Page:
Other videos presented questionable graphs and statistics to argue that women have unreasonable standards, rejecting any man under 6-feet tall. The manipulative subtext is clear: this isn’t just individual preference, but proof of society-wide oppression against average-looking men.

Perhaps most troublingly, some videos outright pushed “rape culture” by suggesting that only ugly men need to worry about consent. Handsome “Chads,” the videos imply, can get away with sexual assault because women desire them. It’s an idea that got disturbingly positive reactions in the comments. As one user put it: “The difference between flirting and assault is how attractive you are.”

Scapegoat For Young Men

This gets at the core danger of incel ideology spreading, even in a watered-down form. By framing romantic rejection as oppression and women’s choices as injustice, incels provide young men with a simplistic scapegoat for their dating frustrations. And by portraying consent as conditional on attractiveness, incel content props up the same rape myths that real-world sexual abusers use to minimize their crimes.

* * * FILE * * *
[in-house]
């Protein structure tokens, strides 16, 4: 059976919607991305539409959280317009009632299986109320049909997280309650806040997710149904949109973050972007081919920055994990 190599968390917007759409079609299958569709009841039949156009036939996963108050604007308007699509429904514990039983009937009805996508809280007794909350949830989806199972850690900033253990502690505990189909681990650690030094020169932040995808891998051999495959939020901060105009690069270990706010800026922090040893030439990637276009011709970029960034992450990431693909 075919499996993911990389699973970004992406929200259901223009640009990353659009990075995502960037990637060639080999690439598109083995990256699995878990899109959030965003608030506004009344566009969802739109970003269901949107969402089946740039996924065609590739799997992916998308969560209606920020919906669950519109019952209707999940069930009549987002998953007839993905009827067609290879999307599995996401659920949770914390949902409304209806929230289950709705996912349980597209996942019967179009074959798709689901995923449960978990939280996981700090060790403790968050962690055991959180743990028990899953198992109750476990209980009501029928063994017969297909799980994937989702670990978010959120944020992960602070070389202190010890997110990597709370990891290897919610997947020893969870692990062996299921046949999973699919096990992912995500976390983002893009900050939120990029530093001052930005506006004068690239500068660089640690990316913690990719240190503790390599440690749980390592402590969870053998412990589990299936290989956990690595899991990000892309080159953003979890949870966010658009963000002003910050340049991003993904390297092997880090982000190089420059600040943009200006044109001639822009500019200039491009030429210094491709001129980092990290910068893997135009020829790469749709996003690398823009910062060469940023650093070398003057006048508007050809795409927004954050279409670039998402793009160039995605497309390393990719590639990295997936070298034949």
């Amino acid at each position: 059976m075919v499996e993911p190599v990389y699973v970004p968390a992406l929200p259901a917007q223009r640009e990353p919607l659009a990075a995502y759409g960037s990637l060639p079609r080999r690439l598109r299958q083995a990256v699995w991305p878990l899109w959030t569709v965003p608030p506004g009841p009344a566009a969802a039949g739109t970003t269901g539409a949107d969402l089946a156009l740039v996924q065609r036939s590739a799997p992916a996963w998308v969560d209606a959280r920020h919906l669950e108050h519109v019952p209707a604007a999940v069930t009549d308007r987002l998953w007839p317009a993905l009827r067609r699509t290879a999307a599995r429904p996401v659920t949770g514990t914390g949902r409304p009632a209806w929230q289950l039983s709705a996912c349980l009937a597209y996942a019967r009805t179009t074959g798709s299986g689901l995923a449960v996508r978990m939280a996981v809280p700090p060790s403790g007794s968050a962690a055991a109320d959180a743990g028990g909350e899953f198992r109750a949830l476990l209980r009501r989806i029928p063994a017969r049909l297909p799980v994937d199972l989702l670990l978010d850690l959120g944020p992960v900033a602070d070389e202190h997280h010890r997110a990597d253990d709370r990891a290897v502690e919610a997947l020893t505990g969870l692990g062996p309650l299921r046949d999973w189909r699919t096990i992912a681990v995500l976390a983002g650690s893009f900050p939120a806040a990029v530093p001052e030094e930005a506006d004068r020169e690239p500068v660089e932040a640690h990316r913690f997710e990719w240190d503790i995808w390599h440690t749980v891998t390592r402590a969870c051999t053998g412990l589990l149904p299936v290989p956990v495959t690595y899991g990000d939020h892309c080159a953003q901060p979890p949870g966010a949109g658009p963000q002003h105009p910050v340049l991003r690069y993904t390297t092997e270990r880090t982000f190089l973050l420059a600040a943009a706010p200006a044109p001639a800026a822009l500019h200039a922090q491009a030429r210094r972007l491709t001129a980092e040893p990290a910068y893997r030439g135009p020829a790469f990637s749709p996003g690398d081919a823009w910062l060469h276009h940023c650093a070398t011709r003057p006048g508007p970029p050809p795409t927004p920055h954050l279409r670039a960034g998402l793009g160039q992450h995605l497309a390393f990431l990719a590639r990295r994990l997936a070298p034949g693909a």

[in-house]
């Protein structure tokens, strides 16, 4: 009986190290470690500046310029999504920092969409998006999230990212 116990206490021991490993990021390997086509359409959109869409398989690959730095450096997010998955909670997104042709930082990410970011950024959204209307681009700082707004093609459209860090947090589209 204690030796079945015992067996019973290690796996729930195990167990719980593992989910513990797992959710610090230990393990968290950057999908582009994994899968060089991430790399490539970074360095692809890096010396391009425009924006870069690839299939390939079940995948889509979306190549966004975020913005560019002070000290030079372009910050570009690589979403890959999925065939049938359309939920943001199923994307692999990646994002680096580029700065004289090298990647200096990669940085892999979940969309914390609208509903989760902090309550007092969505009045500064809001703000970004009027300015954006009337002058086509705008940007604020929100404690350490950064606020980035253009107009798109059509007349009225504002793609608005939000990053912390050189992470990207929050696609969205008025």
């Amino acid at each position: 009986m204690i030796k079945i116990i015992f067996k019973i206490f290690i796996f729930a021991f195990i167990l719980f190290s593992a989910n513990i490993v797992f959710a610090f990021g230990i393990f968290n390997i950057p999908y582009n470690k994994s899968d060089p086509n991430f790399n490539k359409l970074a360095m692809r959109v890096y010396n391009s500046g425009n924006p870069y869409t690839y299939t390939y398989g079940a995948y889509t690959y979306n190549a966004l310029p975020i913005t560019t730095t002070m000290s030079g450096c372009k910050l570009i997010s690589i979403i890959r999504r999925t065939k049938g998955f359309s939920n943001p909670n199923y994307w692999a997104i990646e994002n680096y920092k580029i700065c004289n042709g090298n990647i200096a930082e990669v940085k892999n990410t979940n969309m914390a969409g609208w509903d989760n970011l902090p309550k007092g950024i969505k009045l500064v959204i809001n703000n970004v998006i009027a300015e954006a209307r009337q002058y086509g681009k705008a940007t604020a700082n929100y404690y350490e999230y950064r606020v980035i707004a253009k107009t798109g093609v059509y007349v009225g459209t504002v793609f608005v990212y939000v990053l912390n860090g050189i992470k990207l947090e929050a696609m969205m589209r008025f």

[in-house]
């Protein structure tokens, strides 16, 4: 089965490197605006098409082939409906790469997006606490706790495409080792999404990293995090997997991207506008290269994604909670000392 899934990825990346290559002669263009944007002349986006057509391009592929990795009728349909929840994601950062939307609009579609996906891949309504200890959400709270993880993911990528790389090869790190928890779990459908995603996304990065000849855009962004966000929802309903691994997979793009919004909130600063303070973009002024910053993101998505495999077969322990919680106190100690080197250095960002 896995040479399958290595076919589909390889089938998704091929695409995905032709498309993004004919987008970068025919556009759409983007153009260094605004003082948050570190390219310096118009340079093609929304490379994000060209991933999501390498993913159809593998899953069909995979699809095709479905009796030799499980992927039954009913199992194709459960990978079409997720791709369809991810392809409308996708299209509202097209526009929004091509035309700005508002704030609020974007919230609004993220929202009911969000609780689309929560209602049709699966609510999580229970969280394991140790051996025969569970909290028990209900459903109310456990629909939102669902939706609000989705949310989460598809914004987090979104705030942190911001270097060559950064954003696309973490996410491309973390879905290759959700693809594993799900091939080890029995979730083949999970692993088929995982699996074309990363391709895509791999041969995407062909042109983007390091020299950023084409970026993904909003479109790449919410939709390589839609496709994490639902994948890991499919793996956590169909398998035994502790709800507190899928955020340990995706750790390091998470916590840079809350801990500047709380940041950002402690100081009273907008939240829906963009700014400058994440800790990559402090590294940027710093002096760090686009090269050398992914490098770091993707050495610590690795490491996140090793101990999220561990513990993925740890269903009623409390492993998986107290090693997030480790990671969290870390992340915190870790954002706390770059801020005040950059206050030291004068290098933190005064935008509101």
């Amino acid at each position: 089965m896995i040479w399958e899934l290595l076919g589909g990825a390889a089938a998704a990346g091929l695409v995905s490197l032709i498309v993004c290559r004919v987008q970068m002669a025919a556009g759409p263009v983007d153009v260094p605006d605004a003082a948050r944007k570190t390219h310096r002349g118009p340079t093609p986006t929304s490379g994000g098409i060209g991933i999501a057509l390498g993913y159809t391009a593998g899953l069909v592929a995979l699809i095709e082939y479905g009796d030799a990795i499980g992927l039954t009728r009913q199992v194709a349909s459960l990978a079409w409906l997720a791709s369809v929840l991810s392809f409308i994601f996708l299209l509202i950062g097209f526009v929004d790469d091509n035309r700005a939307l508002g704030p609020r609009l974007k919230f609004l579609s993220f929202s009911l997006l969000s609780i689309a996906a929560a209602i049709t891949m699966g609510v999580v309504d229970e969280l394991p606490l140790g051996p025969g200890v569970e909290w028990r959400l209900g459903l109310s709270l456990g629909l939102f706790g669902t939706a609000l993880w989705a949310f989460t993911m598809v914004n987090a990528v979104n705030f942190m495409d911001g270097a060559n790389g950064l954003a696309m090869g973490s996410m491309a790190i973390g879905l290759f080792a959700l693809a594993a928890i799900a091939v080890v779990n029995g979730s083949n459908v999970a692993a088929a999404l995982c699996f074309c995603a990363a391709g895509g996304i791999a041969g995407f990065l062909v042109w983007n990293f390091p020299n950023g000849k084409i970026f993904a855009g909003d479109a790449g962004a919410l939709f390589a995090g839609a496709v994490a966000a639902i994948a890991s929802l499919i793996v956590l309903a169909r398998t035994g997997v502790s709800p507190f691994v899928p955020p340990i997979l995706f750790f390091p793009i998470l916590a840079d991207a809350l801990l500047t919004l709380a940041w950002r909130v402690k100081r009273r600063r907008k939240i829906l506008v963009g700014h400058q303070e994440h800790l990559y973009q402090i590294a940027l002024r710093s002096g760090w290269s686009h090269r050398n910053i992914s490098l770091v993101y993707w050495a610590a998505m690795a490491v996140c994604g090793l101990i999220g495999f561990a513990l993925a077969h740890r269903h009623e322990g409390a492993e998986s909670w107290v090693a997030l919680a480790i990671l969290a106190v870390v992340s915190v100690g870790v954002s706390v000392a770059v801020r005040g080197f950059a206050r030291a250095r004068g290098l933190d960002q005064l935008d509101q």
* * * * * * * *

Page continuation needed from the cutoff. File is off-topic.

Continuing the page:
“These clever subtle approaches aim to resonate with broader audiences, including those who might be unfamiliar with the intricacies of incel ideology,” Sugiura, an associate professor in cybercrime and gender at the University of Portsmouth, explains in a university media release. “They present a challenge to policymakers and a real danger to women. As TikTok gains popularity, more needs to be done to understand the growing incel activity on the platform.”